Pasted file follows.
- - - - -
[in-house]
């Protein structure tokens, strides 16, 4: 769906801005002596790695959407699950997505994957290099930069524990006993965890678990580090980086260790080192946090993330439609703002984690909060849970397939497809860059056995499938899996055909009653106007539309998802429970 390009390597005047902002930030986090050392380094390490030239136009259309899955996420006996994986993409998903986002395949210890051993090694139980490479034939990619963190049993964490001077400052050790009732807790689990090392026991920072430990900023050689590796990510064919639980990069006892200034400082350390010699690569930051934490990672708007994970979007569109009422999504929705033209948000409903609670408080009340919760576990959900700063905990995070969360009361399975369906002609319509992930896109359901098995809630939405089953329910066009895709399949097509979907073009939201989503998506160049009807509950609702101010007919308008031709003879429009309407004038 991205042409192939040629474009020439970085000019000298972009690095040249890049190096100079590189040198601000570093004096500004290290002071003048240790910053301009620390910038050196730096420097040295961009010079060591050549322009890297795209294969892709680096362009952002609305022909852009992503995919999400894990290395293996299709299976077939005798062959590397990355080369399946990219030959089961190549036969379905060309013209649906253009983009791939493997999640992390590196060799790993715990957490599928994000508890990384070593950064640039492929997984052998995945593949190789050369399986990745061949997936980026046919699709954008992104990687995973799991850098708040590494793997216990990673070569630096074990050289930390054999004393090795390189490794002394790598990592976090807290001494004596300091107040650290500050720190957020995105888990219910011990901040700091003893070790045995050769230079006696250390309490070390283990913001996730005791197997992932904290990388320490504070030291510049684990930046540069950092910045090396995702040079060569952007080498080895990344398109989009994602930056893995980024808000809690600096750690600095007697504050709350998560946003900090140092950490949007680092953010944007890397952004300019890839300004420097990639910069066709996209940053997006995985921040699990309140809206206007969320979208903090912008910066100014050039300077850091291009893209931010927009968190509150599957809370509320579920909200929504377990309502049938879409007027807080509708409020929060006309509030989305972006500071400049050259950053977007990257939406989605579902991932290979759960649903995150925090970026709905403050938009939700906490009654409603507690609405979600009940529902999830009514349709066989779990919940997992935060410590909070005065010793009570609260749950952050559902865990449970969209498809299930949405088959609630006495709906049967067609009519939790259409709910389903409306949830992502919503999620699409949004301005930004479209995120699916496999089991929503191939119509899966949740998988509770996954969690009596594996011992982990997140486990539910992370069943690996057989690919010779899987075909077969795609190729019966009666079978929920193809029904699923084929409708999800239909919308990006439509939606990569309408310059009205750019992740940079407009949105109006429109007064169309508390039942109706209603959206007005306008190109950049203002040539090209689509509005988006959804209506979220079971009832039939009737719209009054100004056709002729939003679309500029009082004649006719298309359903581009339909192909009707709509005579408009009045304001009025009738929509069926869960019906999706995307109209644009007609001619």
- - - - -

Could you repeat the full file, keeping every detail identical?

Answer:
[in-house]
């Protein structure tokens, strides 16, 4: 769906801005002596790695959407699950997505994957290099930069524990006993965890678990580090980086260790080192946090993330439609703002984690909060849970397939497809860059056995499938899996055909009653106007539309998802429970 390009390597005047902002930030986090050392380094390490030239136009259309899955996420006996994986993409998903986002395949210890051993090694139980490479034939990619963190049993964490001077400052050790009732807790689990090392026991920072430990900023050689590796990510064919639980990069006892200034400082350390010699690569930051934490990672708007994970979007569109009422999504929705033209948000409903609670408080009340919760576990959900700063905990995070969360009361399975369906002609319509992930896109359901098995809630939405089953329910066009895709399949097509979907073009939201989503998506160049009807509950609702101010007919308008031709003879429009309407004038 991205042409192939040629474009020439970085000019000298972009690095040249890049190096100079590189040198601000570093004096500004290290002071003048240790910053301009620390910038050196730096420097040295961009010079060591050549322009890297795209294969892709680096362009952002609305022909852009992503995919999400894990290395293996299709299976077939005798062959590397990355080369399946990219030959089961190549036969379905060309013209649906253009983009791939493997999640992390590196060799790993715990957490599928994000508890990384070593950064640039492929997984052998995945593949190789050369399986990745061949997936980026046919699709954008992104990687995973799991850098708040590494793997216990990673070569630096074990050289930390054999004393090795390189490794002394790598990592976090807290001494004596300091107040650290500050720190957020995105888990219910011990901040700091003893070790045995050769230079006696250390309490070390283990913001996730005791197997992932904290990388320490504070030291510049684990930046540069950092910045090396995702040079060569952007080498080895990344398109989009994602930056893995980024808000809690600096750690600095007697504050709350998560946003900090140092950490949007680092953010944007890397952004300019890839300004420097990639910069066709996209940053997006995985921040699990309140809206206007969320979208903090912008910066100014050039300077850091291009893209931010927009968190509150599957809370509320579920909200929504377990309502049938879409007027807080509708409020929060006309509030989305972006500071400049050259950053977007990257939406989605579902991932290979759960649903995150925090970026709905403050938009939700906490009654409603507690609405979600009940529902999830009514349709066989779990919940997992935060410590909070005065010793009570609260749950952050559902865990449970969209498809299930949405088959609630006495709906049967067609009519939790259409709910389903409306949830992502919503999620699409949004301005930004479209995120699916496999089991929503191939119509899966949740998988509770996954969690009596594996011992982990997140486990539910992370069943690996057989690919010779899987075909077969795609190729019966009666079978929920193809029904699923084929409708999800239909919308990006439509939606990569309408310059009205750019992740940079407009949105109006429109007064169309508390039942109706209603959206007005306008190109950049203002040539090209689509509005988006959804209506979220079971009832039939009737719209009054100004056709002729939003679309500029009082004649006719298309359903581009339909192909009707709509005579408009009045304001009025009738929509069926869960019906999706995307109209644009007609001619």